Over the life of a startup, 3 archetypes are needed to found, build, and scale a company. It is rare to find someone who is a 10X version of one of these archetypes, so even rarer to find someone who captures 2 or 3 of them. As such, usually these characteristics are divided into 3 or more people who are uniquely good at their core function.
Archtype 1: Ability to Sell. Apple example: Steve Jobs.
Every startup needs someone who is great at selling. This founder convinces people to join the company, gets the first few customers, and pulls off the impossible partnership or ridiculous fundraise. Without a great sales person founders may find it hard to hire people, close customers or raise money.
Jobs was also great at product, which leads to Archetype 2....
Archetype 2: Ability to Build (a great product). Apple example: Steve Jobs & Steve Wozniak.
Wozniak could build anything. He was known for his impossible designs that dramatically increased utilization of the hardware and enabled the early Macs to do things similar hardware could not.
Coupled with Jobs, who later emerged as a product visionary, they drove great product and technical excellence. In other words, the ability to build.
Archetype 3: Ability to Scale (and run a tight ship). Apple example: Tim Cook.
Later in the life of the company someone is need to scale the organization, tighten controls, add process, and scale a company from tens or hundreds to many thousands. While some founders end up as excellent operators, often they need to hire someone who is their complement to learn from or to drive much of the scaling. These professional executives tend to be great at people issues but bad at making bold or controversial decisions or iterating on the next wave of disruption. This is why they are able to climb the corporate ladder and work with stubborn decisive founders, but also is why they are not usually founders themselves.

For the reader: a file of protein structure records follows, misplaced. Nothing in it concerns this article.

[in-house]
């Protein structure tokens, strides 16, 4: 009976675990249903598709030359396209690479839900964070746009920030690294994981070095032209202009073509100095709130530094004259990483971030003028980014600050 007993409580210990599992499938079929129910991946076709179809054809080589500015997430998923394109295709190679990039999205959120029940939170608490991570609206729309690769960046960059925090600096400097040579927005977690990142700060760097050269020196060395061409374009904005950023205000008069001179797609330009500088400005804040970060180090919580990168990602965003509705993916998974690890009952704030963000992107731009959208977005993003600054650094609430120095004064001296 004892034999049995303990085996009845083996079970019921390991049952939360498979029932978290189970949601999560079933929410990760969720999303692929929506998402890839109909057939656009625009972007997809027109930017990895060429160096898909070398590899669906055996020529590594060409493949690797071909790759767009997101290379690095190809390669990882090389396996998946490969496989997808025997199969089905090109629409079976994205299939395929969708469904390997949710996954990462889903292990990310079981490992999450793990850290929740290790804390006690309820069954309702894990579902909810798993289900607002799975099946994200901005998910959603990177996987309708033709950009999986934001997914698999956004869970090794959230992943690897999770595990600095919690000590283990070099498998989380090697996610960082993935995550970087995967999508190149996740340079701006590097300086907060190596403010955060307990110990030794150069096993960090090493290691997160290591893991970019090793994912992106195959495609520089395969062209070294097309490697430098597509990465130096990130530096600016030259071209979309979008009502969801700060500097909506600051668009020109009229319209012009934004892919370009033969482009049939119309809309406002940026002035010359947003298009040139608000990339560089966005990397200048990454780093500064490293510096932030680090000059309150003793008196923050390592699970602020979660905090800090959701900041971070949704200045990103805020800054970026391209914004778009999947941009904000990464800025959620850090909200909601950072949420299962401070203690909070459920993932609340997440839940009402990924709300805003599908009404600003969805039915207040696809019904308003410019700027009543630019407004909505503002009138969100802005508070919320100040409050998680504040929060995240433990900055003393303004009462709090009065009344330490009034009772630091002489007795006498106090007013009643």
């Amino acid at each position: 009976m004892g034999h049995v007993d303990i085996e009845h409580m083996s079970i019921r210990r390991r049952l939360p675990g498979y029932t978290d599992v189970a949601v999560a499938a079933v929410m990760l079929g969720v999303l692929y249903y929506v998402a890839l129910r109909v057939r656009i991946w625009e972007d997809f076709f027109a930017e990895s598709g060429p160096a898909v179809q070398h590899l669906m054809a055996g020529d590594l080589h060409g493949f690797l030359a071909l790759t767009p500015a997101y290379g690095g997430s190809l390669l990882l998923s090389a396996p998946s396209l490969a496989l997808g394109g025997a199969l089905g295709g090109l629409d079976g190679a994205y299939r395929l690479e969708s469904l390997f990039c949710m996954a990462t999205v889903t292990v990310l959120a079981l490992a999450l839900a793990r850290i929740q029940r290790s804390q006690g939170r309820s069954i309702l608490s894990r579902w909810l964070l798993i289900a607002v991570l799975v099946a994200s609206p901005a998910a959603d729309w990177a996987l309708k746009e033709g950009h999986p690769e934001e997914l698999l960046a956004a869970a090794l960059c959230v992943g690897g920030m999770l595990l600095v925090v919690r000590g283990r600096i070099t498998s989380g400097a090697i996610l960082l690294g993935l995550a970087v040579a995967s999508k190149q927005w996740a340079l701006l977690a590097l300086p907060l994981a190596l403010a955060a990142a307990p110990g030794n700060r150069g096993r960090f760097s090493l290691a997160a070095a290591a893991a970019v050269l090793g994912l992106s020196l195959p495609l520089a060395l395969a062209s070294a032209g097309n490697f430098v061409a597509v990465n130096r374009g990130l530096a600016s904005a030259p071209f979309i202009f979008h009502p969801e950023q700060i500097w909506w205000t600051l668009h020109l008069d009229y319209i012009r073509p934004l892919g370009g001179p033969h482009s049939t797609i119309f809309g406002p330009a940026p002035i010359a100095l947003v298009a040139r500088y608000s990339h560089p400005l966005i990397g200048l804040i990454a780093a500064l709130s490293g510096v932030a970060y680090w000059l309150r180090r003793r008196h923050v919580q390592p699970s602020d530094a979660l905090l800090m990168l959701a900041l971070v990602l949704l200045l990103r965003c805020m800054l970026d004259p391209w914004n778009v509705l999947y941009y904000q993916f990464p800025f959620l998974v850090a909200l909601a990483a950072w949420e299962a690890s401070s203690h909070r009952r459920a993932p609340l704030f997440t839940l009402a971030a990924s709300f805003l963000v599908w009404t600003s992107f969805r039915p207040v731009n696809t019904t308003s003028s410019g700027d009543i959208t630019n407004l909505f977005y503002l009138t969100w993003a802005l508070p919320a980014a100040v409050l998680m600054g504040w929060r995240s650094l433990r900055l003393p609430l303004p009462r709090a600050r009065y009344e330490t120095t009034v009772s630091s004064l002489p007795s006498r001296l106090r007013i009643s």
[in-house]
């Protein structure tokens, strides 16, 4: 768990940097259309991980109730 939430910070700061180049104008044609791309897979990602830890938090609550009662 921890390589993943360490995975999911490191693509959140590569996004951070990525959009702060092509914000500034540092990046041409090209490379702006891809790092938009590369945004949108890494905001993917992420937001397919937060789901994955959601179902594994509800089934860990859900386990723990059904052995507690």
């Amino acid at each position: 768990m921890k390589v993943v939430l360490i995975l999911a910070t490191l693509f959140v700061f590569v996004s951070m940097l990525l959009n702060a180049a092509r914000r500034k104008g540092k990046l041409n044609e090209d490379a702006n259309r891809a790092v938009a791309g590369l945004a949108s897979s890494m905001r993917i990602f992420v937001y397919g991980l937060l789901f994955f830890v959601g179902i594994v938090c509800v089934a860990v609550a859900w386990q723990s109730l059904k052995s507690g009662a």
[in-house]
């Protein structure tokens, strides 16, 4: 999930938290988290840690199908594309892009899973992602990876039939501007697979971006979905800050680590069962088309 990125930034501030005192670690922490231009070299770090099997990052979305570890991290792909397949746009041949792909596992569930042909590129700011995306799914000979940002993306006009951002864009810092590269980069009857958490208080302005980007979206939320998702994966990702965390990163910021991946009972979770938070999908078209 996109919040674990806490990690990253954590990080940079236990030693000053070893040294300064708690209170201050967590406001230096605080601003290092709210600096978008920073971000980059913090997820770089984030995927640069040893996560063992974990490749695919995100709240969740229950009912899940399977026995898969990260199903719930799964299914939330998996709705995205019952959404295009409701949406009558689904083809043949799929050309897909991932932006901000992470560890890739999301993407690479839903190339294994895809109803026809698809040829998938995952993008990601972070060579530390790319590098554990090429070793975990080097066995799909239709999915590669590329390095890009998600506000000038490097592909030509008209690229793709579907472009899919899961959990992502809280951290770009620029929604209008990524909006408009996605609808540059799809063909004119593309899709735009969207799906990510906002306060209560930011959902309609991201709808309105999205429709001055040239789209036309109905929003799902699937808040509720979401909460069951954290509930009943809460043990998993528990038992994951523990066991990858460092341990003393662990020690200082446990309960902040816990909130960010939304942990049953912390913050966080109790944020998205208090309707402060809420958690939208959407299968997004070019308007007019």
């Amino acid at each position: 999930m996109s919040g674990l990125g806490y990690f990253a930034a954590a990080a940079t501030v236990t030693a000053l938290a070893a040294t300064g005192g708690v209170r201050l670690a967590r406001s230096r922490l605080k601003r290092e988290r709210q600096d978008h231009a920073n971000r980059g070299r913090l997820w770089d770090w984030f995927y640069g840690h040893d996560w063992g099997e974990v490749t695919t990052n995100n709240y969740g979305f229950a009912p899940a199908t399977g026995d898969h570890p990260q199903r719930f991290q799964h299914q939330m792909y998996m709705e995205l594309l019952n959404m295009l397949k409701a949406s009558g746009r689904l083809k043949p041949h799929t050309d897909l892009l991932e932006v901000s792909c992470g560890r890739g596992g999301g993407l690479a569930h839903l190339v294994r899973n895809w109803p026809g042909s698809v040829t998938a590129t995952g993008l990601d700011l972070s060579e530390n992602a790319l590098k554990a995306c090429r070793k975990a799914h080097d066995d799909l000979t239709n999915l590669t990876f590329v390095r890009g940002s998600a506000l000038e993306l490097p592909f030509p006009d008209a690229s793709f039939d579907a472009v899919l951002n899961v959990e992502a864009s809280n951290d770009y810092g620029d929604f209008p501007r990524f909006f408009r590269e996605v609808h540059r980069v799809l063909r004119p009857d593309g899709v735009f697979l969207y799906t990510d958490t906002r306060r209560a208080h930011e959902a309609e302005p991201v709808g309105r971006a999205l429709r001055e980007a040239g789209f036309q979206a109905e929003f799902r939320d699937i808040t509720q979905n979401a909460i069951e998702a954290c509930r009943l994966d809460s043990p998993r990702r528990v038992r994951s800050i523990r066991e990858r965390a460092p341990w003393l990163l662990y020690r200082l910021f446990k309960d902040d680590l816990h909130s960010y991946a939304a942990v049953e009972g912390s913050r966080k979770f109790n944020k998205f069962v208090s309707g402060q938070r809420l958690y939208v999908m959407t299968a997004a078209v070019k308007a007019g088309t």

Founders & Archetypes.
Many of the best founders are good at 1 & 2 (Sell & Build) but not great at 3 (Scale). This is often a mix of experience (if you are a founder you are unlikely to have run a multi-thousand person organization in the past) and personality (impatience or raw cussedness or other traits that may help with early success may not always lend themselves well to every managerial situation). Some founders do well out of raw product/market fit and may not actually be great at any of the archetypes - although often these companies never quite reach their real potential. The founders I have seen build companies that reach their biggest potential have a spike in at least one, or potentially 2, archetypes. Some founders also eventually learn to scale, or get smart enough about hiring great people who provide scaling that it is equivalent to the same thing.
Archetypes and CEO transitions.
Founders tend to appreciate people who are complementary to them and can help scale their company. The first time a capable, experienced executive is hired is a magical moment for a founder. It turns out you can delegate all sorts of things to people who are better at it then you!
This leads to many professional operators taking over as CEO when a founder steps down. The operator had scaled the company, gets along well with the founder to whom they tend to defer, and are great at running a tight ship. Unfortunately, the professional operator CEO often tend to avoid controversy, disruption, bold new product moves, and the ability to do something high risk or contrarian. Often the company will coast on prior products and do well for many years, only to get hit and destroyed by a new disruption or company.
One of the big mistakes successful founders tend to make late in the life of a company is to promote to CEO someone who is a different archetype from themselves, instead of looking for someone just like them. When stepping down from a major company built over a lifetime, it might be wiser to look for a founder type with Sell and Build archetype characteristics over a Scale archetype executive. Or, to at least look for a Scale archetype who has had a strong Build experience and aptitude.
 It is important to differentiate between CEO transitions earlier in the life of a company versus later. For example, if a founder has a great 20-30 year run and built a tens of billions company, this is the exact moment they may want more of a "founder" than a "scaler" as CEO. If, instead, the company has built an initial product but needs help executing, building sales etc and the founder is not up for the journey, it might make sense to just hire a "scaler" to get the company back on track (so that it survives). Like all things startuo-related, there is a lot of room for context and nuance on this.
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